Track Cleaning Solution? The NO-OX test
I came across a very provocative promise in the forums at NScale.org. One of the forum posters was making some fantastic claims about track cleaning. The basic claim being that he doesn't have to clean his track, and hasn't in four years, given the application of a type of gel (he pointedly states it is not a grease) to his rails called "NO-OX-ID “A SPECIAL”" .
This is quite a claim, and cleaning the track is probably (for all of us I'm sure) one of the least interesting aspects of this hobby. If it is true that applying this...gel..can indeed reduce the amount of cleaning that is necessary, then I am all for it!
I found a tube of this stuff on eBay. It was very cheap, and the tube is very large! I certainly have enough to last a lifetime!
Of course, track cleaning is also a highly debated topic! I am willing to try anything that does not harm the locomotives, track, take too much work, or harm my health! Of course, one has to be skeptical of a 'grease that is not a grease' and its promise that it can take away the pain of track cleaning, so I've decided to conduct a test.
The test I have set up is really simple. On my layout I have 4 independent loops (well, 5 actually, counting a very small circle for my son to run loco's in conventional mode), I decided to apply NO-OX to the inner loop on my upper level, but no where else. I expect that since all of the track on the layout will be subject to the same environment, conditions, rolling stock, etc... and the track is all about the same age (and primarily all Unitrack) then this will be a pretty fair test of the NO-OX results.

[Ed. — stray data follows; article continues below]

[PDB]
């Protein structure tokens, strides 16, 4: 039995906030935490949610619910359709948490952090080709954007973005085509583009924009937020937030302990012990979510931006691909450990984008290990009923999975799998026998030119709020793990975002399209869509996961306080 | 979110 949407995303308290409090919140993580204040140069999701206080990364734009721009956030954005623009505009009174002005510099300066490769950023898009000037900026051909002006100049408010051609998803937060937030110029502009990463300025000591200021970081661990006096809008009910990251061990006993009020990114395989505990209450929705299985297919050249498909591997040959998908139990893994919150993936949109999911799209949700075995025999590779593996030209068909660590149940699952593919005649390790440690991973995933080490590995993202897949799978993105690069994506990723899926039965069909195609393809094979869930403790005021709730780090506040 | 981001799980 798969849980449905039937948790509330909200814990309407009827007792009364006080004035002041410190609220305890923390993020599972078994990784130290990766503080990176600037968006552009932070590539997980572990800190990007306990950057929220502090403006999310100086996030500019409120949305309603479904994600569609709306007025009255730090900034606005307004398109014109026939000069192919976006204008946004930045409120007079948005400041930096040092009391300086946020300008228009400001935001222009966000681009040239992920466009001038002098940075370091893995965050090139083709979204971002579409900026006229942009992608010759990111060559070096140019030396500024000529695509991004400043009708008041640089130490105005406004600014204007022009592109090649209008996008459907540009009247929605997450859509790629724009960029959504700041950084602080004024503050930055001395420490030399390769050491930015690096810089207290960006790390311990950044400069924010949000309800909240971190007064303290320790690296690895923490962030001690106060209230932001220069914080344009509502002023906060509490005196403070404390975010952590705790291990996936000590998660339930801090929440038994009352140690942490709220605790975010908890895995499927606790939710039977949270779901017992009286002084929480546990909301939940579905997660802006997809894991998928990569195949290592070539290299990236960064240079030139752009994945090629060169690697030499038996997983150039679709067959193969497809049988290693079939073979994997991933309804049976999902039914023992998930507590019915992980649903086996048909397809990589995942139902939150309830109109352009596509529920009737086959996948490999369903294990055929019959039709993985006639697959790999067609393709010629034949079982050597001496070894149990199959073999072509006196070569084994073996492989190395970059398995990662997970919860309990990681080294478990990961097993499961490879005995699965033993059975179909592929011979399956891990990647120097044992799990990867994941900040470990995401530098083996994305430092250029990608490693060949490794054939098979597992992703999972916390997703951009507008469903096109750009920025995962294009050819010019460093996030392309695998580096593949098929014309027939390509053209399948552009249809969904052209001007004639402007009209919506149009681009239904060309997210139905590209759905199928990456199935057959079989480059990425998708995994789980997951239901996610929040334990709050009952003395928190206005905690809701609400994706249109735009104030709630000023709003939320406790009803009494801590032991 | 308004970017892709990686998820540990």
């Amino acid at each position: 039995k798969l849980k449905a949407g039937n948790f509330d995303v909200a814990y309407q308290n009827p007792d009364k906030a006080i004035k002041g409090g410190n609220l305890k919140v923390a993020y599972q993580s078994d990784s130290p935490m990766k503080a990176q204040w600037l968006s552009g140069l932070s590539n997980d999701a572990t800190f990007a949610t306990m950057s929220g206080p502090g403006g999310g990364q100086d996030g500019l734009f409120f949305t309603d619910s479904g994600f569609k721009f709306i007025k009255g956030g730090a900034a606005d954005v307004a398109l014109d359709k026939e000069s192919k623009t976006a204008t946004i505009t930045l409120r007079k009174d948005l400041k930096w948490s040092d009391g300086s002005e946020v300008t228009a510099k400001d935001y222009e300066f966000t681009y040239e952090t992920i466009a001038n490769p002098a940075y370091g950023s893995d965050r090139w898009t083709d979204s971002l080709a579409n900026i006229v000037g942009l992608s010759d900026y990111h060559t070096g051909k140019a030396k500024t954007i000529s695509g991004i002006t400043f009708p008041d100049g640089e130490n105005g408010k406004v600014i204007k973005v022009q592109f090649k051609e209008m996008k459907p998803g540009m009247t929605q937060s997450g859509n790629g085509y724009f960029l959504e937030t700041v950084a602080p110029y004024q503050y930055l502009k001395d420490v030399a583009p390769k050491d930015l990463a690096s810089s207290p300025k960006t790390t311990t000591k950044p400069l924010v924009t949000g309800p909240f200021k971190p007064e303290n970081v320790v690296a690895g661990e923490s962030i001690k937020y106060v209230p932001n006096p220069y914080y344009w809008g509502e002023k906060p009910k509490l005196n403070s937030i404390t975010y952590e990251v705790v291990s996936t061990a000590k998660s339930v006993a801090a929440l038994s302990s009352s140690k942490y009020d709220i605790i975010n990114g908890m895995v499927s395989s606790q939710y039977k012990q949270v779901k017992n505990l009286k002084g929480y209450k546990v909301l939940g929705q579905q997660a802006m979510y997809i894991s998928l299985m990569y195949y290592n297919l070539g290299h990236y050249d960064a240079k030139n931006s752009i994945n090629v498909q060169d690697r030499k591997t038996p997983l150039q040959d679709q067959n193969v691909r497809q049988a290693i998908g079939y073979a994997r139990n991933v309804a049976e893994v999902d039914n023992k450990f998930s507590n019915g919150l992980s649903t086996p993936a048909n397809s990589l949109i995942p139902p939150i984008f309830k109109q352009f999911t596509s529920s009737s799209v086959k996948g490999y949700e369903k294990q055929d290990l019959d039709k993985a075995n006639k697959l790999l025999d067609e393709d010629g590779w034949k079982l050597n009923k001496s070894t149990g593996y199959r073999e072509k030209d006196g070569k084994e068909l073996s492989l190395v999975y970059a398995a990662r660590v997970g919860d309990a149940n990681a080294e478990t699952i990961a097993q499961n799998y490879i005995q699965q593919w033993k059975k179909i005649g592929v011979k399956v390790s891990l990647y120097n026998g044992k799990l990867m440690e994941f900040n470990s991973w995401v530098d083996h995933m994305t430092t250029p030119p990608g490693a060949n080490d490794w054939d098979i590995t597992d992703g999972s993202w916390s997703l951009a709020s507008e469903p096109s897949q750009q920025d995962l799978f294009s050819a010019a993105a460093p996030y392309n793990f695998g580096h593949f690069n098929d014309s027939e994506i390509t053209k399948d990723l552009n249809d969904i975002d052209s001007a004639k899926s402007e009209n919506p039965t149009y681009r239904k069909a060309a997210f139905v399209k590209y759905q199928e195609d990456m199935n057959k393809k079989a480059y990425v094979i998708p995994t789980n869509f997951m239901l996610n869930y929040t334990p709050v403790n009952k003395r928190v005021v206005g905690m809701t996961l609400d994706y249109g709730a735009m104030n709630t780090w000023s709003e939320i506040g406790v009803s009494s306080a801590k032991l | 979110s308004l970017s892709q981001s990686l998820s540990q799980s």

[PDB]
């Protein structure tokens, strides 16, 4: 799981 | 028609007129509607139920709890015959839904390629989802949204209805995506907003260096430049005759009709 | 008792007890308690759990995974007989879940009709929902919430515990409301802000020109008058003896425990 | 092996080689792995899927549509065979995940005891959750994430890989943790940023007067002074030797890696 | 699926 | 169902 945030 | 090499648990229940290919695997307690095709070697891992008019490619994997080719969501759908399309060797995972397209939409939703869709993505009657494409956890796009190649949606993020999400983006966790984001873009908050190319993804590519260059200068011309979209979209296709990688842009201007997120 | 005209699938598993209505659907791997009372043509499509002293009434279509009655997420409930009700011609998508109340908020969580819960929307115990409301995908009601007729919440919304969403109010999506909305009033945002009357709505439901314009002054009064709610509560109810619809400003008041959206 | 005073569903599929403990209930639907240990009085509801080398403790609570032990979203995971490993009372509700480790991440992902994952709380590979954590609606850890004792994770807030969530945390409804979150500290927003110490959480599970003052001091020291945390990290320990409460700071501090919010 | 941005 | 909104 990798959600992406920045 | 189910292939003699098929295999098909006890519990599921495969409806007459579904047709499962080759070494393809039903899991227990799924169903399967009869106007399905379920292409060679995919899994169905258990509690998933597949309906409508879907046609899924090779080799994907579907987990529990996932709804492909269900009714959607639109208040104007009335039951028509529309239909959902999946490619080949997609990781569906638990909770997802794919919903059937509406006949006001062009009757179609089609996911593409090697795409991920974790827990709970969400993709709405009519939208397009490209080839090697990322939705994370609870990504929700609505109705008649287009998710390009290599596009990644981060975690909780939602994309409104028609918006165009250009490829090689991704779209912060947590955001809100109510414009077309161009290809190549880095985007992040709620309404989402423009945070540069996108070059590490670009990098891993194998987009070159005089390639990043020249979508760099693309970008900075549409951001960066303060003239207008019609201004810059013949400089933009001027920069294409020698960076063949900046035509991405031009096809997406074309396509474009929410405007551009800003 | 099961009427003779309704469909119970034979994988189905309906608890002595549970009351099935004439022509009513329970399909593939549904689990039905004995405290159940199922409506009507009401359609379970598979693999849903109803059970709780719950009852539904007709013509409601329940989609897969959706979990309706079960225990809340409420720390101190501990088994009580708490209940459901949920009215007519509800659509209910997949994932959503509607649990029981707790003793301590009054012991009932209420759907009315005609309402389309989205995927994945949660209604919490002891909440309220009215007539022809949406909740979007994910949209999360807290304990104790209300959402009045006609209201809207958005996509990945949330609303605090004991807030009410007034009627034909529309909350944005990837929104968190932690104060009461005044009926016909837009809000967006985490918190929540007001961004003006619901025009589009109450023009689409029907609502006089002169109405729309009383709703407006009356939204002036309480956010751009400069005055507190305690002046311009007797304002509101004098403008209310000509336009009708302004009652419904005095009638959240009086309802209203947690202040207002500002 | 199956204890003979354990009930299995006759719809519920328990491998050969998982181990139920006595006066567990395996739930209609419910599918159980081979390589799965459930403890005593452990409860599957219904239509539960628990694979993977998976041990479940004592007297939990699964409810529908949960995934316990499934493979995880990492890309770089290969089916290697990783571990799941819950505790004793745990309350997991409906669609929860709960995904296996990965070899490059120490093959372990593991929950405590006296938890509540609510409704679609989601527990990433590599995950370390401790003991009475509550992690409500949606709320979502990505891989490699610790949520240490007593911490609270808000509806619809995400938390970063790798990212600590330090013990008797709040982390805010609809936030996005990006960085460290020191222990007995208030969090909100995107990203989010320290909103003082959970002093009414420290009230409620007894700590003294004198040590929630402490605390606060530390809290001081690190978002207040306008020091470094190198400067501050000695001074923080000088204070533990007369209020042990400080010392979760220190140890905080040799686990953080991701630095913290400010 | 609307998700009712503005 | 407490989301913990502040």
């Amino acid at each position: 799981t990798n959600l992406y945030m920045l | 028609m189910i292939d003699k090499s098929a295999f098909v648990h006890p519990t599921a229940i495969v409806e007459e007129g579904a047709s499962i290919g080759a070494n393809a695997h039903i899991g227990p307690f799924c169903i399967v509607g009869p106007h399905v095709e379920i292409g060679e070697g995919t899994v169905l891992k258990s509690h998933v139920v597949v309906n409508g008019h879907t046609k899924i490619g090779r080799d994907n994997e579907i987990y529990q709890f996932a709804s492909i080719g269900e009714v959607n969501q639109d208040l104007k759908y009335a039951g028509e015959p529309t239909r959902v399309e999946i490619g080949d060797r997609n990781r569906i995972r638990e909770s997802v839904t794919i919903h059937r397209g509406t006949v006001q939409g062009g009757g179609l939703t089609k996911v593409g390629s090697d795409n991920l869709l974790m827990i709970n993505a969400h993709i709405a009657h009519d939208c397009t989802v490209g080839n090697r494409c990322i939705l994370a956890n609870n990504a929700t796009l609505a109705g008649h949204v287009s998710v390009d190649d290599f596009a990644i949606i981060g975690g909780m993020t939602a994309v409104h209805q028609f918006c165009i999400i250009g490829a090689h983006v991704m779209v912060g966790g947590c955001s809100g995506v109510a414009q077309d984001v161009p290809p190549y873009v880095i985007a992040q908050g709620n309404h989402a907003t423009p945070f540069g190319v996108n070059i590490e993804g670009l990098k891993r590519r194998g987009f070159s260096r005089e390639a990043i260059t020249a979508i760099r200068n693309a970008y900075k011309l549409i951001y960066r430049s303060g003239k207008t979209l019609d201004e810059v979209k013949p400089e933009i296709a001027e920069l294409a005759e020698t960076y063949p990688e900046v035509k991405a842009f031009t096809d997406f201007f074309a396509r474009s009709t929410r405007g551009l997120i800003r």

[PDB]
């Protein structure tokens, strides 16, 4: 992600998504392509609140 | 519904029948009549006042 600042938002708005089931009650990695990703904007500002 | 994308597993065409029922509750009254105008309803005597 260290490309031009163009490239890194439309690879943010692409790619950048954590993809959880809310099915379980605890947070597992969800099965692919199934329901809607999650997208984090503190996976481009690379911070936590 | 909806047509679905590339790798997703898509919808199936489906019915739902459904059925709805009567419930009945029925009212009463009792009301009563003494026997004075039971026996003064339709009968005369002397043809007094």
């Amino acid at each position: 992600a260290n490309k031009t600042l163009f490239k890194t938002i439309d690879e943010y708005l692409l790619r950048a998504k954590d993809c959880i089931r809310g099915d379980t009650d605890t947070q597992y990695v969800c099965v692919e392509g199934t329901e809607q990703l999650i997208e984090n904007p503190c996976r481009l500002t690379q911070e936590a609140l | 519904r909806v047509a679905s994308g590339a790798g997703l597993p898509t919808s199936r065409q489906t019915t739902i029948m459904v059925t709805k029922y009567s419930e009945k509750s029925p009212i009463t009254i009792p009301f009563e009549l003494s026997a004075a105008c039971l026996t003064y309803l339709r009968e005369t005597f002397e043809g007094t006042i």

I applied it following the specific instructions that were posted on the forum. Given the risk of applying a 'grease' (yes, yes, not supposed to call it that but, "looks like a duck....etc...") I was absolutely to the letter of those instructions. I think the most important part is do NOT be tempted to apply too much. Fortunately, I didn't. And when I got to the later part of the process (where your wiping off even the small traces you put on) and running locos that, yes, are slipping pitifully, I am glad I did not over do it.
The NO-OX has now been on the layout for about a month. Let's pick early January 2009 as the 'start' date of this little test. So far, I have not had to do any cleaning on any of the track yet, so nothing to report. I will update this post the first time I find that my track is in a state where it requires cleaning and provide some comparisons.